The United Struggle for Uniform Relief of All Drug-induced Hepatitis C Victims Changes the Government Policy
The lawsuits, filed against the government by the patients who had been infected with hepatitis C by tainted blood products and pharmaceutical companies, reached a settlement for the first time in Osaka and Fukuoka High Courts on February 4th, 2008. The new Relief Law for Drug-Induced Hepatitis Patients was established on January 11th this year. The campaign waged by the plaintiffs, lawyers team and their supporters changed the government’s stance.
On February 4th, over 200 supporters of the lawsuit over drug-induced hepatitis C gathered in front of the Fukuoka High Court.
Yamaguchi Michiko (51), the representative of the national plaintiffs’ groups commented, “Thanks to you, we have been able to continue our struggle for the last five years. We have really been supported by you all.”
One of the plaintiffs of the Kyushu lawsuit, Ms. Fukuda Eriko (27) said, “For us, the existence of the supporters was so significant. Every time they came to the court to support us. Without their backup, we couldn’t have continued our struggle.”
At the press conference, which was held after the settlement was agreed, smile came over the faces of some plaintiffs, whose eyes also filled with tears.
Lost lives and time, however, will never come back. Some victims have died, saying, “I want to get my health back.”
The only treatment available to remove the hepatitis virus is the interferon therapy, but it has strong side effects. The therapy also takes a long time-from six months to a year. And there is no assurance that virus will be vanished completely even after the therapy has ended.
Ms. Yamaguchi also suffered such side effects as fever and loss of hair, and had to leave her job as a primary schoolteacher, her lifework.
Ms. Fukuda became aware of her infection with hepatitis C when she was 20 years old. Since than, she has struggled with her disease. She experienced various symptoms such as a strong itchiness that made her scratch all over her body, fever, hair loss, thirst and lost strength.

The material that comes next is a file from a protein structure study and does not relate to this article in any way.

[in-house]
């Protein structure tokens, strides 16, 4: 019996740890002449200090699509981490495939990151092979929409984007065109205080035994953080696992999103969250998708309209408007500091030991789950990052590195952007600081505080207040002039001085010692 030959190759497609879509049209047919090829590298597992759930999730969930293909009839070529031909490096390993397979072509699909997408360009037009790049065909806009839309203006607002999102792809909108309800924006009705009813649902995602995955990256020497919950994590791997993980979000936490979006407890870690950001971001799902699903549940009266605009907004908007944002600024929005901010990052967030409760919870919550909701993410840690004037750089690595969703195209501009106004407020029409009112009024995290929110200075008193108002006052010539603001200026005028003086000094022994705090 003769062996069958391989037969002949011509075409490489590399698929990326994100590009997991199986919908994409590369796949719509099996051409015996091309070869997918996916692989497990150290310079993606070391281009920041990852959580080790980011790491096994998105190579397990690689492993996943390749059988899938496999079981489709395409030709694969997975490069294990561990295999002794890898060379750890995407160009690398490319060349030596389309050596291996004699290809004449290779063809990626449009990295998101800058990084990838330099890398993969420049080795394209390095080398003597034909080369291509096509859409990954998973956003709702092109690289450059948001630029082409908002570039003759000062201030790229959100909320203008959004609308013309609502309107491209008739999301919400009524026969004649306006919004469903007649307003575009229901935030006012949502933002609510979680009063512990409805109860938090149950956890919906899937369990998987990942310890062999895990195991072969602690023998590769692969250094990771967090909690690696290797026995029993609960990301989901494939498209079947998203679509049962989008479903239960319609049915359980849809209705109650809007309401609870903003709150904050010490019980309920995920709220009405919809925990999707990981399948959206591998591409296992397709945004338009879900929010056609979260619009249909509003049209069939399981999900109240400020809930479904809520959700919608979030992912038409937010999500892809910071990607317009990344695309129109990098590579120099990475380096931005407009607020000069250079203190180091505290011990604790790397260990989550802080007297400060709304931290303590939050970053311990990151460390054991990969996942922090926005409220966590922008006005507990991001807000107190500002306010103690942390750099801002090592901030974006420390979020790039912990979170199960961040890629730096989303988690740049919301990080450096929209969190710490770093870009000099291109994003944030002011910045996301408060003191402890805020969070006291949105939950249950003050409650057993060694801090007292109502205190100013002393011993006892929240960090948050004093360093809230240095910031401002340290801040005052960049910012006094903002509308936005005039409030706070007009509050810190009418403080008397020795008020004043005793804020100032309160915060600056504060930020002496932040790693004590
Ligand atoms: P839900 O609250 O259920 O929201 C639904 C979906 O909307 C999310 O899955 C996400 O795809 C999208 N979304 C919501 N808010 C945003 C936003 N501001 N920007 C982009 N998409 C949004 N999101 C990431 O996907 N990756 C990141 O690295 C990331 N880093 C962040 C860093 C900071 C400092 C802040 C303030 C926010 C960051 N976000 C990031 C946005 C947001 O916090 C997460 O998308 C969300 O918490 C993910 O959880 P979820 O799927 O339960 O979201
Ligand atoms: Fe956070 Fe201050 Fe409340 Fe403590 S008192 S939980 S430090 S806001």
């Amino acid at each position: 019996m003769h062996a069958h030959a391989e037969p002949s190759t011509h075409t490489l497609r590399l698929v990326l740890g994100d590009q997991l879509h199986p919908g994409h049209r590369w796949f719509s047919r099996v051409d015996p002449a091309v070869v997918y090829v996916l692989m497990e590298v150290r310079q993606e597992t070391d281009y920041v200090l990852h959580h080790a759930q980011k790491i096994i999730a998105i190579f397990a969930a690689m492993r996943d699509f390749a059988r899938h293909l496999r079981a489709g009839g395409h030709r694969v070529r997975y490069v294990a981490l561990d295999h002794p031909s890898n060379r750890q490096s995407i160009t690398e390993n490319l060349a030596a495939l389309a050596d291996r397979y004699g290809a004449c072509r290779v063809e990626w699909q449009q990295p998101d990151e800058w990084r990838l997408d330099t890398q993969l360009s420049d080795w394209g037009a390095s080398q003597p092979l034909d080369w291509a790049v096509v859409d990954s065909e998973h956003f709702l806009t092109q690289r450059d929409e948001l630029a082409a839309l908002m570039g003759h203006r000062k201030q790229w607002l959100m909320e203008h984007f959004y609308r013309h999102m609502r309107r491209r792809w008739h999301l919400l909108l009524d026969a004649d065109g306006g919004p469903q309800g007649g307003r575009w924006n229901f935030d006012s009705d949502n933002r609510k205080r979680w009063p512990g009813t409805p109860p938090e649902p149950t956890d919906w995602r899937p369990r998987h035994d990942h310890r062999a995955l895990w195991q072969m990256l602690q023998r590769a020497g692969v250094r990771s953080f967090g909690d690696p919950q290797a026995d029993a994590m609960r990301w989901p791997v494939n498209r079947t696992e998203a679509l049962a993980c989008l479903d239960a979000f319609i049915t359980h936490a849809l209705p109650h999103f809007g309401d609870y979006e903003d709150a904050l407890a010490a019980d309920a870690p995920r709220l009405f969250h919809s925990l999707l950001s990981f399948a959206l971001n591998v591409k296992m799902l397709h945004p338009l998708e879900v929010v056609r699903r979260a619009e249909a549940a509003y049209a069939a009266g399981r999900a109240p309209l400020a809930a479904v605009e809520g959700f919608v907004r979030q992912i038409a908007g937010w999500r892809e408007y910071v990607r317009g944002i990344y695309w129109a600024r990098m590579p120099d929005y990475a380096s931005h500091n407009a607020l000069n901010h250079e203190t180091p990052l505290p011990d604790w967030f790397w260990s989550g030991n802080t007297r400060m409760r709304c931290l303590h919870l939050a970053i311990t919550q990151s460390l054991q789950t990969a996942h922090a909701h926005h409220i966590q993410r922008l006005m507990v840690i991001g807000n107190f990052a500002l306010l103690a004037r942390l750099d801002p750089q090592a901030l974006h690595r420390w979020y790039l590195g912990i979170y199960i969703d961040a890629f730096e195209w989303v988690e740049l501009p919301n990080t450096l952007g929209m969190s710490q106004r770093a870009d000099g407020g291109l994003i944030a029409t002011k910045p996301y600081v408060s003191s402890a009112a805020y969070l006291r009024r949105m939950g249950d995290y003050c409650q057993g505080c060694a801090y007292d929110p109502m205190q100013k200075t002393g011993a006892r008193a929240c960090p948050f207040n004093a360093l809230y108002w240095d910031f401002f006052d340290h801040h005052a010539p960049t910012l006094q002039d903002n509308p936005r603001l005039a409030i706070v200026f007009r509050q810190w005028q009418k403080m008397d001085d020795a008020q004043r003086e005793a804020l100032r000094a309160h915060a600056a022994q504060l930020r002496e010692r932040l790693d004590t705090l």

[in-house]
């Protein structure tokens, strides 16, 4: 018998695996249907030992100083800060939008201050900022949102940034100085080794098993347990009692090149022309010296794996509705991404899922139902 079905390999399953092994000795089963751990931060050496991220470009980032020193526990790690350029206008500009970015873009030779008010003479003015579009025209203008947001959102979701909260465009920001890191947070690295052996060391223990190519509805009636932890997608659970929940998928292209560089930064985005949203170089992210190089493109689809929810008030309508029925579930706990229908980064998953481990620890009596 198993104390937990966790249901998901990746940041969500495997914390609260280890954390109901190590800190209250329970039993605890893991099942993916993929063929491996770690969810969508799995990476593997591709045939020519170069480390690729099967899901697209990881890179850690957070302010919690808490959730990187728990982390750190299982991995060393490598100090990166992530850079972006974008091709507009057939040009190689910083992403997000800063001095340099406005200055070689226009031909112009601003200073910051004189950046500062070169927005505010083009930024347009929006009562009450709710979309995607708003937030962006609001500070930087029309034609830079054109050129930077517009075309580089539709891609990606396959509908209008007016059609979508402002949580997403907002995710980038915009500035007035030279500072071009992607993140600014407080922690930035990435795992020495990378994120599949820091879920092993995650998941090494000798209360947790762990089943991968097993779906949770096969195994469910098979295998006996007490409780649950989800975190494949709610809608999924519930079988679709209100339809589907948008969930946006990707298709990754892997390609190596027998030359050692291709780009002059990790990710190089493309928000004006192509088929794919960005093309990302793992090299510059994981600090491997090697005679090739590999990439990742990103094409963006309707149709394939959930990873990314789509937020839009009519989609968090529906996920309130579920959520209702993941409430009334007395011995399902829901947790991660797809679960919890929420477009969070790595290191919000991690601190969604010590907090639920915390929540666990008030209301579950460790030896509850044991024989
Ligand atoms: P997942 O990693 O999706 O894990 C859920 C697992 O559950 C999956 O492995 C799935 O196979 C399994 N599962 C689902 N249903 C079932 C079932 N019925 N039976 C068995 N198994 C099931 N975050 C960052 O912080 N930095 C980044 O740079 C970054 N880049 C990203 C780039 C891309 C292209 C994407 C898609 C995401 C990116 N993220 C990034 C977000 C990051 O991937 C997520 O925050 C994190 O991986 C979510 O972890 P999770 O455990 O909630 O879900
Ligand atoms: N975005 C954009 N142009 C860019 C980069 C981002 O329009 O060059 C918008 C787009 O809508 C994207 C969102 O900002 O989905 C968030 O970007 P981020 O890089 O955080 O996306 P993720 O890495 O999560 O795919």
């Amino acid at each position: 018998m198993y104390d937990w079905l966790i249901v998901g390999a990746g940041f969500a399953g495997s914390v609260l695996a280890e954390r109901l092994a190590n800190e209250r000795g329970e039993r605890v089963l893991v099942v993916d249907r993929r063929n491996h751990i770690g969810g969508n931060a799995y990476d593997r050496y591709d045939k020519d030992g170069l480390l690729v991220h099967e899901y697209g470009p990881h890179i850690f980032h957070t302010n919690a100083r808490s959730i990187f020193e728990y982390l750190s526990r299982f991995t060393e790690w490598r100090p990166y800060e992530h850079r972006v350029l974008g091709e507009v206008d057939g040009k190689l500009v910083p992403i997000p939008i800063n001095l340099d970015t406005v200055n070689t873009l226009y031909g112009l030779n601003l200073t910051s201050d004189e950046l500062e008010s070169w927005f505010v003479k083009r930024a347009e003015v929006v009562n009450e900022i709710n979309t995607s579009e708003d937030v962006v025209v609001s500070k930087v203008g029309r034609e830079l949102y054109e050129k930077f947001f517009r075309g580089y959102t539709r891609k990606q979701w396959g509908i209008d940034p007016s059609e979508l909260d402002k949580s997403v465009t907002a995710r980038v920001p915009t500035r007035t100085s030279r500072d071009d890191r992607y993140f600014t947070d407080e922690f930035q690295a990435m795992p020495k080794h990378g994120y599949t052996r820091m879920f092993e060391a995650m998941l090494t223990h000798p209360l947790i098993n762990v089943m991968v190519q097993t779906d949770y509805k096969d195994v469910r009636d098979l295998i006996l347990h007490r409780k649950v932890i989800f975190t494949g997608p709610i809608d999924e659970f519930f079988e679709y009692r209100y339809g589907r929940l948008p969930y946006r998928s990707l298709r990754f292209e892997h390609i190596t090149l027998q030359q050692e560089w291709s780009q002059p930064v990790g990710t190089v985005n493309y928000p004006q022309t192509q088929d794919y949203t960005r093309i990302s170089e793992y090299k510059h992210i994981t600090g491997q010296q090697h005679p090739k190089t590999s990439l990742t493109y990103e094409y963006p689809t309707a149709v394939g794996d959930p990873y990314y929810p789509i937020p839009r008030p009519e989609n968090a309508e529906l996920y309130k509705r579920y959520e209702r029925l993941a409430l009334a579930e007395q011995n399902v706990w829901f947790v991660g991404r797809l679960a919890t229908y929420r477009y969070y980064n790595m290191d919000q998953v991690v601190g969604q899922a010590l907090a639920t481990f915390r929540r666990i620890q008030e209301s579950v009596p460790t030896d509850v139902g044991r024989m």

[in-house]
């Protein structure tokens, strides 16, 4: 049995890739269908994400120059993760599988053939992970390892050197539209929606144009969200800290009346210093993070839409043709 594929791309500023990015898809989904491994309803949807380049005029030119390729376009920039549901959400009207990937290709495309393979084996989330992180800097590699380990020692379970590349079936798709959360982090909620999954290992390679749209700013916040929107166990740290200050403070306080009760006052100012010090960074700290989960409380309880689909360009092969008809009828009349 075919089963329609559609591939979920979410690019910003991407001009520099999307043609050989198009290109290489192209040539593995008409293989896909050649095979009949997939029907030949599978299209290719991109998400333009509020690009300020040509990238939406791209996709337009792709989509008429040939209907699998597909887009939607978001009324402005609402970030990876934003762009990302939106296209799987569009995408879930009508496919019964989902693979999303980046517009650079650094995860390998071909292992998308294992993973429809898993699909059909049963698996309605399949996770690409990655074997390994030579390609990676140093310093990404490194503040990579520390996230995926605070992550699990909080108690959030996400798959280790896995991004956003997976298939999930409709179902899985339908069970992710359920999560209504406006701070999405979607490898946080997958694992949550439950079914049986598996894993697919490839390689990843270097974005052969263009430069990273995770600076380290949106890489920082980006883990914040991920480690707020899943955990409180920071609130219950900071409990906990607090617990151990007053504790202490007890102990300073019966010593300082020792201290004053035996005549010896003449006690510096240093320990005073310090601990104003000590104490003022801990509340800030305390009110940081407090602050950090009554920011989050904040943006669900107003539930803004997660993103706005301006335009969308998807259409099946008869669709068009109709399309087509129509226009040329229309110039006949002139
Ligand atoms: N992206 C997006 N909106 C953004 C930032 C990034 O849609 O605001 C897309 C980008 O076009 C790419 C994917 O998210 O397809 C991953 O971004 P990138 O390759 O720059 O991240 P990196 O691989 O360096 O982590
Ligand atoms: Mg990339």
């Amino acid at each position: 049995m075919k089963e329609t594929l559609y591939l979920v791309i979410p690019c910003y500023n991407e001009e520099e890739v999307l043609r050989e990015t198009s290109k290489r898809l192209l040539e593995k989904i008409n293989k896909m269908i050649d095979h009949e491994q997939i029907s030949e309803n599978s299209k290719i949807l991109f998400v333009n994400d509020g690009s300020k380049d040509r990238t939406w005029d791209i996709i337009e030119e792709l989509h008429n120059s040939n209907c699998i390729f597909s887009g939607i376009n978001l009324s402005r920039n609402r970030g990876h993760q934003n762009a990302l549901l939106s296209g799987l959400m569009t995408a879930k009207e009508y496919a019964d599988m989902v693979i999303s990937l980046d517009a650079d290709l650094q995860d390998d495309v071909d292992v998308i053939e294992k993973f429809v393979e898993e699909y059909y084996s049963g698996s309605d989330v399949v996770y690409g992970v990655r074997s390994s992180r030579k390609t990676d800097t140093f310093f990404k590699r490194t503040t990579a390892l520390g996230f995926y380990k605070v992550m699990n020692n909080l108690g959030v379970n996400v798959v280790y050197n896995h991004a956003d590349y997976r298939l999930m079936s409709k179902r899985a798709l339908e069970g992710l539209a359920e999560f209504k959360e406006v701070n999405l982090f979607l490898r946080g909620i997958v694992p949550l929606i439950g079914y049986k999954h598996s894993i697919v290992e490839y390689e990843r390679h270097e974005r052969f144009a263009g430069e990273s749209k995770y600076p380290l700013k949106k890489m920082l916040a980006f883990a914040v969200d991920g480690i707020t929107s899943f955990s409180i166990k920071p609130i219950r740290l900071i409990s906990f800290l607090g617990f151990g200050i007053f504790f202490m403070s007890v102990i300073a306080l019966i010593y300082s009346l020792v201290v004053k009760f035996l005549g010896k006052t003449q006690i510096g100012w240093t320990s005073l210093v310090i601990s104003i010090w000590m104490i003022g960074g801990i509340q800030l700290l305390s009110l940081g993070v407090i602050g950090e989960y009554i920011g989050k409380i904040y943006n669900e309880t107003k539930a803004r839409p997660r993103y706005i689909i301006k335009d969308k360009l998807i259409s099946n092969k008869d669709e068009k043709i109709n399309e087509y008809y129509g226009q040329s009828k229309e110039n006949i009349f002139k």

“The treatment was agonizing and it seemed like the time just passed away meaninglessly. I wondered, ‘Why am I wasting my youthful days like this, while others in their twenties are enjoying their lives?”
“Hepatitis destroyed our lives” — this is the common feeling of the plaintiffs.
“Coagulants” spreads the hepatitis cases throughout Japan
The tainted coagulants, including Fibrinogen and Christmassin that were commonly used from 1969 to 1994 during childbirths or surgeries led to the breakout of the hepatitis cases throughout Japan.
Taking the responsibility as a medical organization, the Japanese Federation of Democratic Medical Institutions (MIN-IREN) surveyed the patients’ charts and surgery records of its affiliated medical institutions to check if these blood products had been used. As a result, the hospitals that had the record of using such blood products disclosed the facts and called on patients to have an examination through the information on the bulletin boards in waiting rooms or hospitals’ newspapers. MIN-IREN also joined the boycott campaign against former Midori Juji (currently Tanabe Mitsubishi Pharma) and Nihon Pharmaceutical, the defendant companies.